Rich Belarusian nobles from the Grand Duchy of Lithuania had many estates. It appears that besides the grand castles and palaces like Nesvizh, Mir and Ruzhany, they also had impressive property abroad.
Here is just a part of their real estate in other countries. Quite impressive!
1. A town in Bavaria, Germany
The town of Lichtenberg, situated between Dresden and Munchen, once belonged to Radziwiłłs.
Janusz Radziwiłł bought it in 1618. The previous owner, a member of Waldenfels family, had financial problems, so he turned to Janusz with a tempting offer.
Later the Radziwiłł was offered a high position in Vilnius, and returned to his motherland, where he soon died. After the death of Janusz, Lichtenberg went to his son Boguslav, and later to Boguslav’s uncle.
Six Bavarian Kings and the Austrian Empress are among the descendants of Boguslav.
About a thousand people live in Lichtenberg today. Every September a festival of medieval culture is held on ruins of the castle.
2. A palace in Berlin, Germany
The Palace was originally built for Adolf Friedrich Schulenburg and was the King’s present for the military man.
Michał Hieronim Radziwiłł bought it in 1796 and presented the estate to his son Antoni Henryk Radziwiłł and his family.
Antoni Heinrich Radziwill was a politician and musician who wrote music for Goethe’s Faust. Chopin, Humboldt Mendelssohn, Beethoven and other famous composers were guests in his Berlin palace.
Three generations of Radziwiłłs lived in the palace until it was bought by the government in 1875. The Reich Chancellery was headquartered in the building almost untill the end of WWII.
The palace was demolished during the military operation in Berlin. In 1980 an apartment complex was build there.
3. A resort in the Baltics, Lithuania
Lithuanian sea resort owes its status to Belarusian nobles.
Nicolay Tyshkevich bought Palanga in 1824 and his ancestors lived there for over 100 years till WWII broke out.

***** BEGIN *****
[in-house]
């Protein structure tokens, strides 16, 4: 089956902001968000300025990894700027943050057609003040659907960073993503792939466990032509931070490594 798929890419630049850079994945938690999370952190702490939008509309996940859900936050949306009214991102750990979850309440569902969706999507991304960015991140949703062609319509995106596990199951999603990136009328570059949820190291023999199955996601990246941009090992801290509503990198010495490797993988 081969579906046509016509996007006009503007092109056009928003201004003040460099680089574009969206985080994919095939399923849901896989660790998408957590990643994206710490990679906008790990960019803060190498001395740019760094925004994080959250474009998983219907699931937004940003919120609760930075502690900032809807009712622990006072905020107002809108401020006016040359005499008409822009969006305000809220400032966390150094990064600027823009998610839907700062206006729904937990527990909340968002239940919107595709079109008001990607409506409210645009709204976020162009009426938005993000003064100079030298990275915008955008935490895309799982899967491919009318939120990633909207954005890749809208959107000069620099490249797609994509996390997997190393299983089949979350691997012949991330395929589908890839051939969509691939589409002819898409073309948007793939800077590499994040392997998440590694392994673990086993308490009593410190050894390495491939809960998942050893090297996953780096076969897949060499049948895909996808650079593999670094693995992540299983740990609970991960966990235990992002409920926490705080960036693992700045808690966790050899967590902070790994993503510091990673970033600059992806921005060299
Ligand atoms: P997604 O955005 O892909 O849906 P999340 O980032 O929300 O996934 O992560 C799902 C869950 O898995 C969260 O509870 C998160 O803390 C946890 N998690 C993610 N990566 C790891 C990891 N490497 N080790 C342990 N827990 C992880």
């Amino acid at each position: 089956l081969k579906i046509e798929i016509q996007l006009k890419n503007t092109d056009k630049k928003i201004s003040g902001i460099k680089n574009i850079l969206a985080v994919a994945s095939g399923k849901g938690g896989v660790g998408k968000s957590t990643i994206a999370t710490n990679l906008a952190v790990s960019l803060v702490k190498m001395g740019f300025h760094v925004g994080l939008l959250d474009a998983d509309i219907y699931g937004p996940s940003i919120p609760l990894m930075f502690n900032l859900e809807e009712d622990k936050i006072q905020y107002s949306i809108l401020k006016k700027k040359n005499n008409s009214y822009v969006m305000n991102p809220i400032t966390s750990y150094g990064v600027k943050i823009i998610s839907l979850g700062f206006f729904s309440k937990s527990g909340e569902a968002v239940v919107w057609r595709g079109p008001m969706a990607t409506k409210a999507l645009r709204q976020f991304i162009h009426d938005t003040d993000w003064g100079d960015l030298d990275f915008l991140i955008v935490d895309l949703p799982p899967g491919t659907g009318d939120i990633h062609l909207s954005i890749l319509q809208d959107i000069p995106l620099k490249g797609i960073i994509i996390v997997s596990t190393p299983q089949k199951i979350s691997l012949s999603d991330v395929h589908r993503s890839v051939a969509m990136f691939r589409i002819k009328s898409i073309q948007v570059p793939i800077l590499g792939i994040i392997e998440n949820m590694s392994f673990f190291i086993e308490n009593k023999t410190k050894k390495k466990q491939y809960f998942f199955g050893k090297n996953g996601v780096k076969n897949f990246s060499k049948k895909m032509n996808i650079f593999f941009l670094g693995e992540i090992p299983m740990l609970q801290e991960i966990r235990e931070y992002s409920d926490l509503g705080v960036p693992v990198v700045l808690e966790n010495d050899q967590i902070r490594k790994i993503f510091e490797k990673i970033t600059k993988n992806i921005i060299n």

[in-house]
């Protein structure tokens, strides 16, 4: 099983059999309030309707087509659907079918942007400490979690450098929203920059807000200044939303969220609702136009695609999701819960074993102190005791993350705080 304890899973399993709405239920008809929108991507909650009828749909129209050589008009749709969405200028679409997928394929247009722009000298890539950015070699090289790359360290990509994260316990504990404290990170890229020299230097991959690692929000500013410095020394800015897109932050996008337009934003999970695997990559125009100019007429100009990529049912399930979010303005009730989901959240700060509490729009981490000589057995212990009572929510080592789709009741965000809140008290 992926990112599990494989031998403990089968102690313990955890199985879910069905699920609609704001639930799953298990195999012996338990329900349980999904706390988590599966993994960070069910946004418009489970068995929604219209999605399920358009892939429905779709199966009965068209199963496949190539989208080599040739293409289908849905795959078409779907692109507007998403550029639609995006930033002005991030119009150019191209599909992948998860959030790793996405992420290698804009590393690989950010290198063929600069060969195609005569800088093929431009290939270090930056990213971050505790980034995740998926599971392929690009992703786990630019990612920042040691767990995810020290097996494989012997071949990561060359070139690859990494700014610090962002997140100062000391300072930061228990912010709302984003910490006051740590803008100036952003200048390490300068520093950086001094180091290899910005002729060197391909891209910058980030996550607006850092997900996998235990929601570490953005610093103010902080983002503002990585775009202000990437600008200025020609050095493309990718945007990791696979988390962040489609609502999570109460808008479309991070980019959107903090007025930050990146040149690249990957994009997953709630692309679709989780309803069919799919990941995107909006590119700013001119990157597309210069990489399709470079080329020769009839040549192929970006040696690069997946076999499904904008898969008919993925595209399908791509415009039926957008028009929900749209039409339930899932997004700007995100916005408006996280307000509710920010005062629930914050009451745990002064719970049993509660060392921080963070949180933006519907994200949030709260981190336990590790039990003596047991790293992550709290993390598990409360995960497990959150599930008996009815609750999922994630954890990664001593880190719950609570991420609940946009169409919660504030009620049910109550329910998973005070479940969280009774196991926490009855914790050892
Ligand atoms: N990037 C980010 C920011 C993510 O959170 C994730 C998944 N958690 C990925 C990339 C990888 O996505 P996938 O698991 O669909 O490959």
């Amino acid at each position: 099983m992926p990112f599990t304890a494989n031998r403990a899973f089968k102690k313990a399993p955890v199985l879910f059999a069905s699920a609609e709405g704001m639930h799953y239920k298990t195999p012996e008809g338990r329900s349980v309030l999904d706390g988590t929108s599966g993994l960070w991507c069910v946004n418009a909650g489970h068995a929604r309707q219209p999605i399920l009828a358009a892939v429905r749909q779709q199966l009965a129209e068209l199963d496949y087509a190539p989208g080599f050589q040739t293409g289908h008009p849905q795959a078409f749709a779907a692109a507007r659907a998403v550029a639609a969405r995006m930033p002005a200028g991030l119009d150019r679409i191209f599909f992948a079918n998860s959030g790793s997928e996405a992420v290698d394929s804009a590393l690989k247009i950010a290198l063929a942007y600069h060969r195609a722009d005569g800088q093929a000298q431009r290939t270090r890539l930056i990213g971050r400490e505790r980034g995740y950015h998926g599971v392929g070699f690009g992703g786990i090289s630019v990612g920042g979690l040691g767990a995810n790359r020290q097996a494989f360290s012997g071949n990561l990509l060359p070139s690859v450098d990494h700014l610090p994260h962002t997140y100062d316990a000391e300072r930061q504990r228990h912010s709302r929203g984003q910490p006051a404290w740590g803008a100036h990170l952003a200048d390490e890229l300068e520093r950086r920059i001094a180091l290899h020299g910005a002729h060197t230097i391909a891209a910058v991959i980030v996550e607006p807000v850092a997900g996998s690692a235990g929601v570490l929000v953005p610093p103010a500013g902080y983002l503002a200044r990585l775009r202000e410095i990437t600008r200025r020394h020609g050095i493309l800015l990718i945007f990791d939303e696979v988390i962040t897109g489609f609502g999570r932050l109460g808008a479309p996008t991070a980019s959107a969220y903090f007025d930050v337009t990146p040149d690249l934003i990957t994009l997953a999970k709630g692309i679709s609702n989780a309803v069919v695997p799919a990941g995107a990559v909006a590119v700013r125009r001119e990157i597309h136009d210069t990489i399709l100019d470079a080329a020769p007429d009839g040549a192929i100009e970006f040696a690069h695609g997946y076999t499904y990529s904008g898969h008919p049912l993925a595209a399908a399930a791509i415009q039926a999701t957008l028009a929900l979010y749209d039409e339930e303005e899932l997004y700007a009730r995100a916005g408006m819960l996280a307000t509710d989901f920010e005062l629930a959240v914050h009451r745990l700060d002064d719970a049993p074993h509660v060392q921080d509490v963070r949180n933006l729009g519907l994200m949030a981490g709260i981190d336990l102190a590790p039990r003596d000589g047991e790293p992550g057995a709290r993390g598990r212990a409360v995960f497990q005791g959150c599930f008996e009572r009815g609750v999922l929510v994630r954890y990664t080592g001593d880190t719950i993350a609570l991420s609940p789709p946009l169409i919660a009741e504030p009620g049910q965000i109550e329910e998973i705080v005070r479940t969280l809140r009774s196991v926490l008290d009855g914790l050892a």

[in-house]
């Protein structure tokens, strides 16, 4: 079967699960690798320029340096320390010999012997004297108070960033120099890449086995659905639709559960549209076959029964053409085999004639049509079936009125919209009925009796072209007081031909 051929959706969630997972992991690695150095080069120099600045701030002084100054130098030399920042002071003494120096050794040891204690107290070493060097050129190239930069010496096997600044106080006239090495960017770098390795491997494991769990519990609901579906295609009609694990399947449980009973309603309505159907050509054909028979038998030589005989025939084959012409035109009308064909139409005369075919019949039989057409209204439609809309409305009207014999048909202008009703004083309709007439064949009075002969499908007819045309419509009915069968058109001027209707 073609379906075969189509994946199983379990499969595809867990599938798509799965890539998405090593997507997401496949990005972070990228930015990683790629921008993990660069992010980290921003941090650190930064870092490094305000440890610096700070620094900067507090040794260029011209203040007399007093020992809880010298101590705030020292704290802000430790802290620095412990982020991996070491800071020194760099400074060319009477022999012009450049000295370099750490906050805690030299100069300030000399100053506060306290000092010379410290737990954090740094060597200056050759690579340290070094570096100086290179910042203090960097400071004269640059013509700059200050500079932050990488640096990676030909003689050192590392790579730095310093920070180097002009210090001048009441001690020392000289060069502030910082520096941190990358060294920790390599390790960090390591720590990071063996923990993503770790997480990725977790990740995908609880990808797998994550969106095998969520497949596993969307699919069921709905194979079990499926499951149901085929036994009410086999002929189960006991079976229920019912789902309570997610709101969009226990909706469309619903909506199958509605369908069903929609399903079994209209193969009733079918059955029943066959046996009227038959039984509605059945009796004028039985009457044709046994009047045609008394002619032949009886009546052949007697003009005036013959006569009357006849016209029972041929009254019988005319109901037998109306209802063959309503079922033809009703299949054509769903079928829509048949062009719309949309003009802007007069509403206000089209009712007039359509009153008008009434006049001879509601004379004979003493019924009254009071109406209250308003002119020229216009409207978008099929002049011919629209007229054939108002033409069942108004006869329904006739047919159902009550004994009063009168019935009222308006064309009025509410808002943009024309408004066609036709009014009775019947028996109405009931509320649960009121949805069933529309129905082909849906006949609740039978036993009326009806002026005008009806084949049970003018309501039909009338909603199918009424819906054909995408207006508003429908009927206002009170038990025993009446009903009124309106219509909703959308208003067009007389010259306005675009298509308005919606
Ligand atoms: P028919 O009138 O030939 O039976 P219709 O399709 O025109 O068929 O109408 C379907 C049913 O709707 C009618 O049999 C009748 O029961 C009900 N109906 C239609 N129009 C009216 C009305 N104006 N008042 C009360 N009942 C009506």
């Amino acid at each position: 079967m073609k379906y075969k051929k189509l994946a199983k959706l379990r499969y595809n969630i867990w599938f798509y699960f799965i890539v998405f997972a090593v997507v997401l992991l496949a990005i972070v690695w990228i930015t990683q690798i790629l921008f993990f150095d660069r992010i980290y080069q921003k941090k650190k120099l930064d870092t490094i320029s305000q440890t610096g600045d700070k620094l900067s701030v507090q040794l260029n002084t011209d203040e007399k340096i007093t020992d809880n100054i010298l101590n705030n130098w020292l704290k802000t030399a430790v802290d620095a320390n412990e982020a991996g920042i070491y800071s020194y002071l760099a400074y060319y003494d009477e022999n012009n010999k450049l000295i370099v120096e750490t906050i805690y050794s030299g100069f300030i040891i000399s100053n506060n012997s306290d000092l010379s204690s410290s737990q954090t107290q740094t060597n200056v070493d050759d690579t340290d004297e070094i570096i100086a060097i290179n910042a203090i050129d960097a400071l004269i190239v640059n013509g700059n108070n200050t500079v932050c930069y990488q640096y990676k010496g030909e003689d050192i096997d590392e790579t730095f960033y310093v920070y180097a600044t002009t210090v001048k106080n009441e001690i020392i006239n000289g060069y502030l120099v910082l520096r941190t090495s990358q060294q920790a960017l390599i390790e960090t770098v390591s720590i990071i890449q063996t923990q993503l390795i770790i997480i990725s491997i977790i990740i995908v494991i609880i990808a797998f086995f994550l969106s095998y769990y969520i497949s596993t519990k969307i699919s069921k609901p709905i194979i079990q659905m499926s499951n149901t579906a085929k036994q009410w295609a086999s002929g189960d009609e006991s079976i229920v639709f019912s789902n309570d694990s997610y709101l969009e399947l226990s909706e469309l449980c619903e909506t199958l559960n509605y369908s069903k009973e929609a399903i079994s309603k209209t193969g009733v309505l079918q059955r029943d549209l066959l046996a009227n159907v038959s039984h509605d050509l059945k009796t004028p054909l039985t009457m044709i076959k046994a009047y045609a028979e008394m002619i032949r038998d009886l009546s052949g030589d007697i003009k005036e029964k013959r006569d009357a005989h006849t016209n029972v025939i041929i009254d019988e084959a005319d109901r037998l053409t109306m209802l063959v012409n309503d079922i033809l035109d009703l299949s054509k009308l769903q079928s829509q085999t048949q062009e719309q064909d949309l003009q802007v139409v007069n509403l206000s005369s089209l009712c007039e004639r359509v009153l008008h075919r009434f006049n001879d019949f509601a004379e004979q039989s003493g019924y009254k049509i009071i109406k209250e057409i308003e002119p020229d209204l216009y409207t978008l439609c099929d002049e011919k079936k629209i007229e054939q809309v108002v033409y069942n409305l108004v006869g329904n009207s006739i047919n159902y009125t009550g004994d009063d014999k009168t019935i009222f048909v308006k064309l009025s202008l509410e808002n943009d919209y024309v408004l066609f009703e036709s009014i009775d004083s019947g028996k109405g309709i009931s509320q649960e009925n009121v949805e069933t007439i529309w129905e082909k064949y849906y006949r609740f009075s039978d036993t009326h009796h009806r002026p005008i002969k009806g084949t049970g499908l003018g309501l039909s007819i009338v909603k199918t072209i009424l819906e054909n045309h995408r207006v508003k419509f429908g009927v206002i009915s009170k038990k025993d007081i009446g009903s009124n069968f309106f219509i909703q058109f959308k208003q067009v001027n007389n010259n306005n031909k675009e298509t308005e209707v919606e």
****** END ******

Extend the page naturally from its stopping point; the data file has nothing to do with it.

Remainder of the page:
Palanga’s hotel, restaurant, theatre, a pier, a sailing school, cabins for bathing were built with the help of the family’s money.
In 1891 the resort was inherited by Feliks Tyshkevich. Two present-day sights were built at that time – the palace complex and the church.
After the Russian Empire ceased to exist, Lithuania and Latvia claimed rights for the town – in the following years it belonged to both countries.
After the break of USSR the palace was returned to Tyshkevich family, but Alfred Tyshkevich presented it to the government.
4. A palace in Podlachia, Poland
The estate of Ludwik Michał Pac in a Polish village Dovspuda (not far from Belostok and Suvalki) was built in 1827 by the project of an Italian architect Enriсo Marconi.
It was one of the first early Neo-Gothic building in Eastern Europe.
The palace’s main building consisted of four towers and two planks. Sculptures of the rulers of the Polish-Lithuanian Commonwealth decorated the front part of the building.
After Ludwik Pac, Dovspuda palace belonged to a Russian noble family of Karcovs for the next 50 years.
It suffered in a fire and was gradually crumbling over the year. Today it one tower and the gate have survived.
5. A palace in Volhynia, Ukraine
One of the main estates of the Chodkiewicz family, one of the most influential noble families in the Polish-Lithuanian Commonwealth in the 16th–17th centuries, was located in present-day Mlyniv settlement in western Ukraine.
Grand Hetman of Lithuania Grzegorz Chodkiewicz got the town from the Vishnevetskiy family.
His descendants Yan Nicolai and his wife Ludwika created the palace complex in Mlyniv. The complex included 2 two-storey palaces and gardens.
Unfortunately, the big palace in Mlyniv has not survived.
After WWII a veterinary college opened in the building of the other, small, palace. Since 1970 amuseum of natural history is located there.
This article was publised in Russian by TUT.BY.